Parasite: The BRWC Review

Parasite: Why Parasite’s Oscar Success Is So Important

Parasite: The BRWC Review. Greed and class discrimination threaten the newly formed symbiotic relationship between the wealthy Park family and the destitute Kim clan.

For the past few months now, all I have seen on my social media feeds, has been posts about how amazing Bong Joon-ho’s Parasite is. Many have called it not only one of the greatest films of the year, but one of the greatest of the entire decade. The hype surrounding this picture, especially in the film community, has been intense to say the least.

You can probably see why I was so excited to finally be able to get my opportunity to check it out this past weekend. I expected Parasite to be a really good movie, but Parasite is a really good movie. It is one that will keep you enthralled throughout its running time, and will leave you feeling disturbed, haunted, and confused – but in a good way.

All of the acting present here is absolutely brilliant. Some of the true standouts however are Song Kang-ho and Choi Woo-shik as Kim Ki-taek and Kim Ki-woo respectively. They bring an astounding level of nuance and intensity to their performances and every single frame with them is filled with tension.

On the surface, Parasite may seem like a simple film with a simple concept, but I promise you that it is the furthest thing from that. It is extremely layered and is riddled with relevant themes and is genuinely one of the most thought-provoking features of the decade. A large portion of the movies released in this day and age do not leave a lasting impression on you. That does not mean that those are bad films, but it means that they will more than likely not resonate with you for a long time afterwards. Sure, they may be fun and enjoyable, but in the long run, they just will not be in your brain.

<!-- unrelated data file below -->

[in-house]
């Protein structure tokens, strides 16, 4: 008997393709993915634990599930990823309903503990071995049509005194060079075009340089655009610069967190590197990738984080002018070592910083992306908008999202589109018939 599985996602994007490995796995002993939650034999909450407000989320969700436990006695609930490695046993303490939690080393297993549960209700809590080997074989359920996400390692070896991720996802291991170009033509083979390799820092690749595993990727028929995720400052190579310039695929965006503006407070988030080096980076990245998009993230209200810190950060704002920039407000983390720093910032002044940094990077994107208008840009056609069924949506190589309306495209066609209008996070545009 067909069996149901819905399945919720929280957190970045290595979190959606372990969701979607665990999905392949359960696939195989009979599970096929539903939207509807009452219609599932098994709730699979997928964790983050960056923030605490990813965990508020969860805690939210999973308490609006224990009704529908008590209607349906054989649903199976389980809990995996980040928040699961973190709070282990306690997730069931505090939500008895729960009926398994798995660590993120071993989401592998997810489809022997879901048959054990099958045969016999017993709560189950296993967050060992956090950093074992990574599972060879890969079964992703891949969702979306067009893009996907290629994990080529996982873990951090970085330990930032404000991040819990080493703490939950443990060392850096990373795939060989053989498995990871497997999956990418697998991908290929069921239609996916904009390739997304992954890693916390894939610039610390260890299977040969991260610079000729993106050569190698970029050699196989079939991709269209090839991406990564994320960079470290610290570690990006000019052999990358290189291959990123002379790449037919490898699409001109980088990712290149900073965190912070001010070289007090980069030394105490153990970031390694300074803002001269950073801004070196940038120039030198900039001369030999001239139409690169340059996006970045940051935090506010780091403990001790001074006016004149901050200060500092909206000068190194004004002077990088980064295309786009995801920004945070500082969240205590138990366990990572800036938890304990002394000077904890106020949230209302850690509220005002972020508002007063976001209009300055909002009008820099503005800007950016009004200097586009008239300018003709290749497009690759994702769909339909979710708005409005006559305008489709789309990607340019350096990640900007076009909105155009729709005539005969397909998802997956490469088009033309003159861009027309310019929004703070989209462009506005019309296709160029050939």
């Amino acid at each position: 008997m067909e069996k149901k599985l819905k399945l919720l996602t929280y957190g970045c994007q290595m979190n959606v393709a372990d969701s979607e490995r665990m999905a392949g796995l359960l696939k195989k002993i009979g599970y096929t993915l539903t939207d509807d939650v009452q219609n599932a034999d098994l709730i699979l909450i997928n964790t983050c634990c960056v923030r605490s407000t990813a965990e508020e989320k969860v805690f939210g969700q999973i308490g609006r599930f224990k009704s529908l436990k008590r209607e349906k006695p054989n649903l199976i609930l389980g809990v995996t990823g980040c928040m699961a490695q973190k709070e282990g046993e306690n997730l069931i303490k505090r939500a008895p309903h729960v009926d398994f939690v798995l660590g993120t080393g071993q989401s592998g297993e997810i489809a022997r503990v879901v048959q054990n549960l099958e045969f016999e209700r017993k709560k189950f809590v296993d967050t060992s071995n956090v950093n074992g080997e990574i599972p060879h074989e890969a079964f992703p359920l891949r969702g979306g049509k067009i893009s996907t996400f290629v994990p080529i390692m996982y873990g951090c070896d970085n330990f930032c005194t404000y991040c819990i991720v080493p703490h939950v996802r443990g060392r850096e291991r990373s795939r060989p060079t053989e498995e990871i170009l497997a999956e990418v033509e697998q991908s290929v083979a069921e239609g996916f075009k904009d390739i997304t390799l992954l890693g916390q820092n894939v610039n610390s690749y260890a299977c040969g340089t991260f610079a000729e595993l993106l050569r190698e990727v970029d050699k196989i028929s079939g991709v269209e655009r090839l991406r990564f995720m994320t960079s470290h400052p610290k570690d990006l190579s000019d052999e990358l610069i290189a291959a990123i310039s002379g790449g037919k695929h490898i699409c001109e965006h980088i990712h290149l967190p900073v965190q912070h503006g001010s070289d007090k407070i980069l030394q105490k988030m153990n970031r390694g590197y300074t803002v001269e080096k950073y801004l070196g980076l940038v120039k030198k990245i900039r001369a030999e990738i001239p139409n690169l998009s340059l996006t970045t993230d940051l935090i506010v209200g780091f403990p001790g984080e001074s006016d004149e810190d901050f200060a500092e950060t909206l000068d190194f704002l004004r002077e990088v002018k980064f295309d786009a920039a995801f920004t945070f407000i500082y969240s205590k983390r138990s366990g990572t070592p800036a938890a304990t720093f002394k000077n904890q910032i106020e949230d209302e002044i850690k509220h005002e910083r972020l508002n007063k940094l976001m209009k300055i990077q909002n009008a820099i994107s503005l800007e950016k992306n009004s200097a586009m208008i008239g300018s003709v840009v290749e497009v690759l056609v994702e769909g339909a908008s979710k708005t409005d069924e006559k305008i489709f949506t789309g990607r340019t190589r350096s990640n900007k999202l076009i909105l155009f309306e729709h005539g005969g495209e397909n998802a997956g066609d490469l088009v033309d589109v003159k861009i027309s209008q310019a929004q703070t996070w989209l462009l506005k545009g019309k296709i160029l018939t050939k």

Parasite will be on my mind for an incredibly long time. Joon-ho is a filmmaker that has a miraculous story to tell and he tells it with breathtaking skill and expertise. The moment that this picture ended, I felt incredibly disturbed, thrilled, and emotional all at the same time. If Parasite does not end up getting nominated at the upcoming Academy Awards ceremony in 2020, it would be an utter travesty. Films this rich and complex only come so often, and for it to go unrecognized come awards season would be depressing to be honest.

It is also a gorgeously shot feature by director of photography Hong Kyung-pyo. Virtually every shot in Parasite has something interesting happening on screen. In fact, this is one of the most stunning movies of the year.

However, I do have one minor nitpick with the film, and while yes, it is extremely minor, it was something that bothered me a little bit, and so I feel that I should mention that here. In the third act of Parasite, it did strain quite a bit of credibility for me with the way the story went, more particularly the last few minutes. Certain things happen to characters that just came across as unrealistic, sadly. The rest of the film was utterly masterful, but the ending did not feel grounded like the rest of the picture.

Parasite is a wholly riveting experience with an astonishingly gripping story that is rich with complex themes, developed characters, and brilliant direction.

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Ever since the age of nine, film and the art of filmmaking has been Caillou's number one passion. It all started when his parents took him to see Finding Nemo. Afterwards, Caillou had become heavily intrigued by film and some of his favourites include Coraline, The Empire Strikes Back and Hereditary.